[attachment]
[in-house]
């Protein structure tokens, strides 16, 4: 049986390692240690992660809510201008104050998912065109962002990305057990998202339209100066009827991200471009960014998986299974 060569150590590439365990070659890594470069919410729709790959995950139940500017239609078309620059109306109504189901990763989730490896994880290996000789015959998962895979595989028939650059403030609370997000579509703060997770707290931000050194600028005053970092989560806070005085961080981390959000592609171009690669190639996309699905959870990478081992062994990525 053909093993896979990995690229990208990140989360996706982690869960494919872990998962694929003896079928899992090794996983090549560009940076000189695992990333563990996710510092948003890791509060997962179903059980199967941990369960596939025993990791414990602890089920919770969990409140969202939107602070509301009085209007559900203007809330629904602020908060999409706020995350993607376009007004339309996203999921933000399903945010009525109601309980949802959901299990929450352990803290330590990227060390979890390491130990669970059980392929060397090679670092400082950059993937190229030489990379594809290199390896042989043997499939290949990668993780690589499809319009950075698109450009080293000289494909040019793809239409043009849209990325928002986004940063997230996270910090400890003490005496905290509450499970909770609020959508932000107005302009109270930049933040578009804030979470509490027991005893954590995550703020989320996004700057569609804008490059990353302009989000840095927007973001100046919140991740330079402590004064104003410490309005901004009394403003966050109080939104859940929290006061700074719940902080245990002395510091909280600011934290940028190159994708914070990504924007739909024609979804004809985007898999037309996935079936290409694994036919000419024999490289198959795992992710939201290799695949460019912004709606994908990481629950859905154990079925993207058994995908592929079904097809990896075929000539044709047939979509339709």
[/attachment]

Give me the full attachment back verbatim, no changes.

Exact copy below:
[in-house]
């Protein structure tokens, strides 16, 4: 049986390692240690992660809510201008104050998912065109962002990305057990998202339209100066009827991200471009960014998986299974 060569150590590439365990070659890594470069919410729709790959995950139940500017239609078309620059109306109504189901990763989730490896994880290996000789015959998962895979595989028939650059403030609370997000579509703060997770707290931000050194600028005053970092989560806070005085961080981390959000592609171009690669190639996309699905959870990478081992062994990525 053909093993896979990995690229990208990140989360996706982690869960494919872990998962694929003896079928899992090794996983090549560009940076000189695992990333563990996710510092948003890791509060997962179903059980199967941990369960596939025993990791414990602890089920919770969990409140969202939107602070509301009085209007559900203007809330629904602020908060999409706020995350993607376009007004339309996203999921933000399903945010009525109601309980949802959901299990929450352990803290330590990227060390979890390491130990669970059980392929060397090679670092400082950059993937190229030489990379594809290199390896042989043997499939290949990668993780690589499809319009950075698109450009080293000289494909040019793809239409043009849209990325928002986004940063997230996270910090400890003490005496905290509450499970909770609020959508932000107005302009109270930049933040578009804030979470509490027991005893954590995550703020989320996004700057569609804008490059990353302009989000840095927007973001100046919140991740330079402590004064104003410490309005901004009394403003966050109080939104859940929290006061700074719940902080245990002395510091909280600011934290940028190159994708914070990504924007739909024609979804004809985007898999037309996935079936290409694994036919000419024999490289198959795992992710939201290799695949460019912004709606994908990481629950859905154990079925993207058994995908592929079904097809990896075929000539044709047939979509339709």